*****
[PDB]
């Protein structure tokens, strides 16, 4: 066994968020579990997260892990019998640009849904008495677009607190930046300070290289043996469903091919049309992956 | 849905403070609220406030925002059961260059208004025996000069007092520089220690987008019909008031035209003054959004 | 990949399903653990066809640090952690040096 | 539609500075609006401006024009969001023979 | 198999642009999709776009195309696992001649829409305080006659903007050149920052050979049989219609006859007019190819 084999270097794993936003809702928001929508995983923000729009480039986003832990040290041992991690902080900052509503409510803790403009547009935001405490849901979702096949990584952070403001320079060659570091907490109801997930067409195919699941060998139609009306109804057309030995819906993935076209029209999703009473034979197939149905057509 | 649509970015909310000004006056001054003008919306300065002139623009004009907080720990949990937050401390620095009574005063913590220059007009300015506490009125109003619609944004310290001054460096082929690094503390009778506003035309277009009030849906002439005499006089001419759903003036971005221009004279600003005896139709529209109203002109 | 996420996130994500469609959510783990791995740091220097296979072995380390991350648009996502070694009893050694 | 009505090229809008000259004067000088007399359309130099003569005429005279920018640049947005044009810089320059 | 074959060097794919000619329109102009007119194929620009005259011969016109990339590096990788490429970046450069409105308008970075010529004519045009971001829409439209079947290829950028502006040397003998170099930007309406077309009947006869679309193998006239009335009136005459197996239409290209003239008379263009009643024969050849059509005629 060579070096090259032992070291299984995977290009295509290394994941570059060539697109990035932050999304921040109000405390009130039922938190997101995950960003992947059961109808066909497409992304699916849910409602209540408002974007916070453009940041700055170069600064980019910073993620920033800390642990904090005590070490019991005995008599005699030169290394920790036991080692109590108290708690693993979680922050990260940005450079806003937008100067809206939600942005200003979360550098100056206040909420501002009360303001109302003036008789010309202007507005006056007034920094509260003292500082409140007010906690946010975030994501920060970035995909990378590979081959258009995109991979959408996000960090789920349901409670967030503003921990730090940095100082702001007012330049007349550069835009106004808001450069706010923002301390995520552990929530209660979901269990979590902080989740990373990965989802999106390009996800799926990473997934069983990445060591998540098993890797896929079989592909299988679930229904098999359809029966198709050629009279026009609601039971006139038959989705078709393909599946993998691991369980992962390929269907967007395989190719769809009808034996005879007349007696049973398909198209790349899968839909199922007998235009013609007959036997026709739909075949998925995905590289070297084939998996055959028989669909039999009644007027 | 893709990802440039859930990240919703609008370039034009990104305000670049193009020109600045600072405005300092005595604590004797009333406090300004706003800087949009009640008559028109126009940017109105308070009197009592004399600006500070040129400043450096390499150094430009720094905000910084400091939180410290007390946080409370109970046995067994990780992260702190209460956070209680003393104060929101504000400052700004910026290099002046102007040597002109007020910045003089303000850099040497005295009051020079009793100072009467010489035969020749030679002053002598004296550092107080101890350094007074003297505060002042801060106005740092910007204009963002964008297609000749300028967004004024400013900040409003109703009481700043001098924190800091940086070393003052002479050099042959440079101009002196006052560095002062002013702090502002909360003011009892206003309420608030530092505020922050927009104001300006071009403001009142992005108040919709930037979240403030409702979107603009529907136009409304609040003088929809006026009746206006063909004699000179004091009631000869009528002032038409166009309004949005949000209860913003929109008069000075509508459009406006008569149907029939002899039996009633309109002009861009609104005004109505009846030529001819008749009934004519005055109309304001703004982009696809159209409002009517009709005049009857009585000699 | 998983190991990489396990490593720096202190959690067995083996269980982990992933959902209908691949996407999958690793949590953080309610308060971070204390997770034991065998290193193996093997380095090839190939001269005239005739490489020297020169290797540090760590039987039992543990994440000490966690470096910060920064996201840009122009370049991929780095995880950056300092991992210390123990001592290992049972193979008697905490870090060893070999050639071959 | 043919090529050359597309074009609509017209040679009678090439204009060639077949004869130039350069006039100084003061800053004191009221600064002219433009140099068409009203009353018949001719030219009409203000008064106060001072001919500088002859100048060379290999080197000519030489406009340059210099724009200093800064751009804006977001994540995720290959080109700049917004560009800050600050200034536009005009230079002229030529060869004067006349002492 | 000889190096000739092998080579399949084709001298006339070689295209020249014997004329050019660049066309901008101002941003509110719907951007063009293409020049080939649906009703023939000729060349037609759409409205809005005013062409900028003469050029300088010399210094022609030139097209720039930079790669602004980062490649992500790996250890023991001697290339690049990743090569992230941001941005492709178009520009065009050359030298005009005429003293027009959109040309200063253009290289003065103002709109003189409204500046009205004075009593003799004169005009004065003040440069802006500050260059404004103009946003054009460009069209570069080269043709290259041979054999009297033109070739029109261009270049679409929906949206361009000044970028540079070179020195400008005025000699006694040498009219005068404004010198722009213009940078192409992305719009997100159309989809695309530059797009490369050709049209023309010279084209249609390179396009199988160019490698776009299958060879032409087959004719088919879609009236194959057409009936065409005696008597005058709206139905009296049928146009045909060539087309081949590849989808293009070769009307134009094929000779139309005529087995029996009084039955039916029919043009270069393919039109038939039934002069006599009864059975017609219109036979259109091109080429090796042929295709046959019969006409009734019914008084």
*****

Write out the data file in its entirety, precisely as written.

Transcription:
[PDB]
């Protein structure tokens, strides 16, 4: 066994968020579990997260892990019998640009849904008495677009607190930046300070290289043996469903091919049309992956 | 849905403070609220406030925002059961260059208004025996000069007092520089220690987008019909008031035209003054959004 | 990949399903653990066809640090952690040096 | 539609500075609006401006024009969001023979 | 198999642009999709776009195309696992001649829409305080006659903007050149920052050979049989219609006859007019190819 084999270097794993936003809702928001929508995983923000729009480039986003832990040290041992991690902080900052509503409510803790403009547009935001405490849901979702096949990584952070403001320079060659570091907490109801997930067409195919699941060998139609009306109804057309030995819906993935076209029209999703009473034979197939149905057509 | 649509970015909310000004006056001054003008919306300065002139623009004009907080720990949990937050401390620095009574005063913590220059007009300015506490009125109003619609944004310290001054460096082929690094503390009778506003035309277009009030849906002439005499006089001419759903003036971005221009004279600003005896139709529209109203002109 | 996420996130994500469609959510783990791995740091220097296979072995380390991350648009996502070694009893050694 | 009505090229809008000259004067000088007399359309130099003569005429005279920018640049947005044009810089320059 | 074959060097794919000619329109102009007119194929620009005259011969016109990339590096990788490429970046450069409105308008970075010529004519045009971001829409439209079947290829950028502006040397003998170099930007309406077309009947006869679309193998006239009335009136005459197996239409290209003239008379263009009643024969050849059509005629 060579070096090259032992070291299984995977290009295509290394994941570059060539697109990035932050999304921040109000405390009130039922938190997101995950960003992947059961109808066909497409992304699916849910409602209540408002974007916070453009940041700055170069600064980019910073993620920033800390642990904090005590070490019991005995008599005699030169290394920790036991080692109590108290708690693993979680922050990260940005450079806003937008100067809206939600942005200003979360550098100056206040909420501002009360303001109302003036008789010309202007507005006056007034920094509260003292500082409140007010906690946010975030994501920060970035995909990378590979081959258009995109991979959408996000960090789920349901409670967030503003921990730090940095100082702001007012330049007349550069835009106004808001450069706010923002301390995520552990929530209660979901269990979590902080989740990373990965989802999106390009996800799926990473997934069983990445060591998540098993890797896929079989592909299988679930229904098999359809029966198709050629009279026009609601039971006139038959989705078709393909599946993998691991369980992962390929269907967007395989190719769809009808034996005879007349007696049973398909198209790349899968839909199922007998235009013609007959036997026709739909075949998925995905590289070297084939998996055959028989669909039999009644007027 | 893709990802440039859930990240919703609008370039034009990104305000670049193009020109600045600072405005300092005595604590004797009333406090300004706003800087949009009640008559028109126009940017109105308070009197009592004399600006500070040129400043450096390499150094430009720094905000910084400091939180410290007390946080409370109970046995067994990780992260702190209460956070209680003393104060929101504000400052700004910026290099002046102007040597002109007020910045003089303000850099040497005295009051020079009793100072009467010489035969020749030679002053002598004296550092107080101890350094007074003297505060002042801060106005740092910007204009963002964008297609000749300028967004004024400013900040409003109703009481700043001098924190800091940086070393003052002479050099042959440079101009002196006052560095002062002013702090502002909360003011009892206003309420608030530092505020922050927009104001300006071009403001009142992005108040919709930037979240403030409702979107603009529907136009409304609040003088929809006026009746206006063909004699000179004091009631000869009528002032038409166009309004949005949000209860913003929109008069000075509508459009406006008569149907029939002899039996009633309109002009861009609104005004109505009846030529001819008749009934004519005055109309304001703004982009696809159209409002009517009709005049009857009585000699 | 998983190991990489396990490593720096202190959690067995083996269980982990992933959902209908691949996407999958690793949590953080309610308060971070204390997770034991065998290193193996093997380095090839190939001269005239005739490489020297020169290797540090760590039987039992543990994440000490966690470096910060920064996201840009122009370049991929780095995880950056300092991992210390123990001592290992049972193979008697905490870090060893070999050639071959 | 043919090529050359597309074009609509017209040679009678090439204009060639077949004869130039350069006039100084003061800053004191009221600064002219433009140099068409009203009353018949001719030219009409203000008064106060001072001919500088002859100048060379290999080197000519030489406009340059210099724009200093800064751009804006977001994540995720290959080109700049917004560009800050600050200034536009005009230079002229030529060869004067006349002492 | 000889190096000739092998080579399949084709001298006339070689295209020249014997004329050019660049066309901008101002941003509110719907951007063009293409020049080939649906009703023939000729060349037609759409409205809005005013062409900028003469050029300088010399210094022609030139097209720039930079790669602004980062490649992500790996250890023991001697290339690049990743090569992230941001941005492709178009520009065009050359030298005009005429003293027009959109040309200063253009290289003065103002709109003189409204500046009205004075009593003799004169005009004065003040440069802006500050260059404004103009946003054009460009069209570069080269043709290259041979054999009297033109070739029109261009270049679409929906949206361009000044970028540079070179020195400008005025000699006694040498009219005068404004010198722009213009940078192409992305719009997100159309989809695309530059797009490369050709049209023309010279084209249609390179396009199988160019490698776009299958060879032409087959004719088919879609009236194959057409009936065409005696008597005058709206139905009296049928146009045909060539087309081949590849989808293009070769009307134009094929000779139309005529087995029996009084039955039916029919043009270069393919039109038939039934002069006599009864059975017609219109036979259109091109080429090796042929295709046959019969006409009734019914008084």